A no-deal Brexit could damage smaller economies trading with the United Kingdom (UK), hit the European Union (EU) exports hard, but bring substantial gains for China.
New UNCTAD research shows the UK and its future trading partners need to expedite bilateral deals if they are to avoid the costs of exiting the EU without a deal.
These costs are considerable, the research found, with the EU standing to lose out on $34.5 billion in exports to the UK.
The second-biggest loser in the event of the UK’s no-deal departure from the EU would be Turkey, taking a $2.4 billion export hit.
China, meanwhile, could gain an additional $10.2 billion in exports to the UK, with the second-ranked United States standing to add $5.3 billion through its exports to the UK.
“Brexit is not only a regional affair. Once the UK has left its 27 European Union partners behind, it will alter the ability of non-EU countries to export to the UK market,” said UNCTAD’s director of international trade and commodities, Pamela Coke-Hamilton.
In 2018, the UK was the fifth largest importer inside the EU. It imported almost $680 billion worth of goods from the rest of the world, of which about $360 billion came from other EU countries.
Winners and losers
The UNCTAD research estimates that the largest losses would accrue to EU countries, given that they are the most economically-integrated with the UK.
But other countries are also likely to see a decline in their exports, it underlines. In addition to Turkey, the research cites South Korea, Pakistan, Norway, Iceland, Cambodia and Switzerland as those at risk.
The biggest beneficiaries of a no-deal Brexit, meanwhile, would be countries which currently face higher tariffs. In addition to China and the US, Japan could expect to gain $4.9 billion.
A no-deal Brexit is also expected to result in increased imports from Thailand, South Africa, India, Brazil, the Russian Federation, Viet Nam and New Zealand, among others.
“The UK’s intention to lower Most Favored Nations tariffs would increase relative competitiveness of major exporting countries, such as China or the United States, thereby eroding market-share away from less competitive countries,” added Ms. Coke-Hamilton.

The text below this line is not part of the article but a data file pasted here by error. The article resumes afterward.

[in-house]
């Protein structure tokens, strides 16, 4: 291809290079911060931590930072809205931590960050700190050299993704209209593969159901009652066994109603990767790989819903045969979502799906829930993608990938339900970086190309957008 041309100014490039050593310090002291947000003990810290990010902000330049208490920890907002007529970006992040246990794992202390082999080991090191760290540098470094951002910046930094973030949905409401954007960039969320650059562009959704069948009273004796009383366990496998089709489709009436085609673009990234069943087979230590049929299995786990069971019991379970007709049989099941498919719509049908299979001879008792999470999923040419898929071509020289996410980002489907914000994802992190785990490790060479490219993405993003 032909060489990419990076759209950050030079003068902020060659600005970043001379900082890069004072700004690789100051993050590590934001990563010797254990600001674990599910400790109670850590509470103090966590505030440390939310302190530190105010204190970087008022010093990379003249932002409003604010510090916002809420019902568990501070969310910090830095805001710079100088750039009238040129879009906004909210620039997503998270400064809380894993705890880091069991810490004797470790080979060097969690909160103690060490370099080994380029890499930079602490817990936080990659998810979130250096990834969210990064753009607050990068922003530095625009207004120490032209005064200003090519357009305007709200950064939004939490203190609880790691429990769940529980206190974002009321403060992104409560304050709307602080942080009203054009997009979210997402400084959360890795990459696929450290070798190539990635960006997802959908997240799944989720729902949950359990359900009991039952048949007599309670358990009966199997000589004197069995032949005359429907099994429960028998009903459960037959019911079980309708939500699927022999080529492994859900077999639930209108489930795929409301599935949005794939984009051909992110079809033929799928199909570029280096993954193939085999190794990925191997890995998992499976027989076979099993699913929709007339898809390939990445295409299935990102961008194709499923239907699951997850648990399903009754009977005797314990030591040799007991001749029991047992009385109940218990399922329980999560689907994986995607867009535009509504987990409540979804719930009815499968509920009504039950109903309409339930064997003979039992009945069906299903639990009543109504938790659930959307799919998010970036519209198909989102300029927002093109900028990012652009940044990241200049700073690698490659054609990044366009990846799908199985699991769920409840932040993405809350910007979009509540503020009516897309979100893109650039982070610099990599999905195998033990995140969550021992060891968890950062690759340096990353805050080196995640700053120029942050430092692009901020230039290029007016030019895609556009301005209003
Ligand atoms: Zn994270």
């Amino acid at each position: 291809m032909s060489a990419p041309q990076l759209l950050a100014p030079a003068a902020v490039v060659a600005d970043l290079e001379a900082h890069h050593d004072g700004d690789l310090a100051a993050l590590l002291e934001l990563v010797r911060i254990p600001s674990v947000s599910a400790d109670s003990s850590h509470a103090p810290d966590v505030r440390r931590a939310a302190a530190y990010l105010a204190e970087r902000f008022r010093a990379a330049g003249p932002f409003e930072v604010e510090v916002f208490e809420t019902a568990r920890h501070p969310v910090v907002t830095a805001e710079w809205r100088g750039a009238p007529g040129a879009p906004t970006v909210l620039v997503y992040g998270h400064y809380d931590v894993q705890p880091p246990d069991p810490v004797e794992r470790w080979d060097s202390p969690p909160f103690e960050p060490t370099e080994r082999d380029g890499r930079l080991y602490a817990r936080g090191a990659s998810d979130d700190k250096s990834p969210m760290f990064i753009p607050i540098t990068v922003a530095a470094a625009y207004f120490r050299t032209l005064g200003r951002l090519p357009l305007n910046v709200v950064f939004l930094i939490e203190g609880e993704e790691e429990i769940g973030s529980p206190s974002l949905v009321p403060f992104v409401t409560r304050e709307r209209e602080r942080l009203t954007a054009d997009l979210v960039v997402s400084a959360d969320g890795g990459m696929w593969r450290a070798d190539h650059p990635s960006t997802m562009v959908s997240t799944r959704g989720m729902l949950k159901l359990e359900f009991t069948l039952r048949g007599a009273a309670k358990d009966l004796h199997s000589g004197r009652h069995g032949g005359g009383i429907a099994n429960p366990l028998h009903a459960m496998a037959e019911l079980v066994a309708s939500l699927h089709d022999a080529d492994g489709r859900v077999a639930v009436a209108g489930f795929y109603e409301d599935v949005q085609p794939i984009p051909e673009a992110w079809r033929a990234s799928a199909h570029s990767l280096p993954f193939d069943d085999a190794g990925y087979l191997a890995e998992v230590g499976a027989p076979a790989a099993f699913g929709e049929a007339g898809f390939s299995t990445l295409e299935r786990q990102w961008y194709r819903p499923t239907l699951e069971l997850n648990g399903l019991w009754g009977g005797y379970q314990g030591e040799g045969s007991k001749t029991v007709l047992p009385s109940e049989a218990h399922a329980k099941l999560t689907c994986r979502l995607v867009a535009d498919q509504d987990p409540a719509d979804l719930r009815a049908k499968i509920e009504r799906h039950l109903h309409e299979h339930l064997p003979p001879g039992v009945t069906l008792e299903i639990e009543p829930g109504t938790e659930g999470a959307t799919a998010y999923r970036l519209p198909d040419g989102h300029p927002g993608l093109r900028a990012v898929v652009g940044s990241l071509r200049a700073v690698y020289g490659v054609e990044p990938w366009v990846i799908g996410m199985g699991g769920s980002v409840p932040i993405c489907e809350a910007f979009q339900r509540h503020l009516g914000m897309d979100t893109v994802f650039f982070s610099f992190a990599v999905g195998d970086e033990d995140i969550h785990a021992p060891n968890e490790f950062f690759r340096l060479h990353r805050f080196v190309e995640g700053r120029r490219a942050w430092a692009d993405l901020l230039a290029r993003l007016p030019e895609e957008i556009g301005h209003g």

But a no-deal Brexit will not only impact large economies. In the balance, smaller economies with a relatively higher level of exports to the UK market will also suffer.
Get to the negotiating table
Many developing countries’ exports enjoy very favourable market access conditions to UK markets, largely because of bilateral trade agreements and because of EU unilateral preferential schemes.
Countries wanting to retain this market access need to negotiate – and quickly – with the UK.
The EU currently has about 70 trade agreements, but these are often not easy to replicate, and negotiations take time.
“In many cases, United Kingdom-third countries agreements, or continuity agreements, have not been signed, and there is substantial uncertainty as to whether any of these agreements will be concluded any time soon,” Ms Coke-Hamilton advised.
As of March 2019, only 26 continuity agreements had been sealed between the UK and trading partners.
In a no-deal Brexit scenario, EU preferential trade agreements with third countries will abruptly cease to apply, and imports to the UK could end up taking place on Most Favored Nation (MFN) terms.
This is a World Trade Organization (WTO) principle that the same tariffs must apply to any trading partner unless there is an exception set out in an actual trade agreement.
A no-deal Brexit would have immediate repercussions for many developing countries’ exports, with the UNCTAD research raising the spectre of significant disruption and economic harm for developing countries whose exports are highly reliant on the UK market and/or are current beneficiaries of EU preferences
While the sums involved might appear low in value terms, the impacts on such countries would be large when measured as a percentage of their exports.
“To avoid negative impacts on developing nations, the UK’s MFN tariffs on what are often key important exports from low-income countries, such as sugarcane or bananas, should not be substantially reduced,” Ms Coke-Hamilton underlined.
“In these circumstances, the best response from developing countries is to accelerate negotiations to replace agreements, especially on hot issues that go beyond tariffs, including rules of origin, non-tariff measures or quotas,” she said.
Ms Coke-Hamilton added this situation was a powerful reminder to all that “unwinding economic integration is not only complex but that doing so altogether is a bad idea”.
Figure 1: No-deal Brexit: Winners and Losers in the UK market (selected countries)